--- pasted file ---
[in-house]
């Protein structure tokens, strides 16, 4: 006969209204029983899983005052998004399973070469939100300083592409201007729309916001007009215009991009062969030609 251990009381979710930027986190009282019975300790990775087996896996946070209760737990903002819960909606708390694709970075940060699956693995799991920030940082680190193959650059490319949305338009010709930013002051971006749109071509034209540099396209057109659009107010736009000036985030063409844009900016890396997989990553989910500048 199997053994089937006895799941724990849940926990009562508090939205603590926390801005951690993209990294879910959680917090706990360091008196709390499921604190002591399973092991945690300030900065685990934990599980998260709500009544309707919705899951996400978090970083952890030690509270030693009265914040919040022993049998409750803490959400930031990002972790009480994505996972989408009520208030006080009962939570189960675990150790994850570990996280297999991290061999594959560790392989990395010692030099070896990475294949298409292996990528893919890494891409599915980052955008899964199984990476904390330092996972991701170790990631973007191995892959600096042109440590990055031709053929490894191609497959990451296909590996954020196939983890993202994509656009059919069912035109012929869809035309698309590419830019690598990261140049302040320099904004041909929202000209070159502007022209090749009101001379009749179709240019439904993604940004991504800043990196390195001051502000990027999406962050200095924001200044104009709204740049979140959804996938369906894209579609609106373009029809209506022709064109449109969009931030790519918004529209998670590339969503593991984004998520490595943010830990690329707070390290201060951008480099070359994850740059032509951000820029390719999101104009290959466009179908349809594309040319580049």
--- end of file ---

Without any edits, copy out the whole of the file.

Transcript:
[in-house]
């Protein structure tokens, strides 16, 4: 006969209204029983899983005052998004399973070469939100300083592409201007729309916001007009215009991009062969030609 251990009381979710930027986190009282019975300790990775087996896996946070209760737990903002819960909606708390694709970075940060699956693995799991920030940082680190193959650059490319949305338009010709930013002051971006749109071509034209540099396209057109659009107010736009000036985030063409844009900016890396997989990553989910500048 199997053994089937006895799941724990849940926990009562508090939205603590926390801005951690993209990294879910959680917090706990360091008196709390499921604190002591399973092991945690300030900065685990934990599980998260709500009544309707919705899951996400978090970083952890030690509270030693009265914040919040022993049998409750803490959400930031990002972790009480994505996972989408009520208030006080009962939570189960675990150790994850570990996280297999991290061999594959560790392989990395010692030099070896990475294949298409292996990528893919890494891409599915980052955008899964199984990476904390330092996972991701170790990631973007191995892959600096042109440590990055031709053929490894191609497959990451296909590996954020196939983890993202994509656009059919069912035109012929869809035309698309590419830019690598990261140049302040320099904004041909929202000209070159502007022209090749009101001379009749179709240019439904993604940004991504800043990196390195001051502000990027999406962050200095924001200044104009709204740049979140959804996938369906894209579609609106373009029809209506022709064109449109969009931030790519918004529209998670590339969503593991984004998520490595943010830990690329707070390290201060951008480099070359994850740059032509951000820029390719999101104009290959466009179908349809594309040319580049």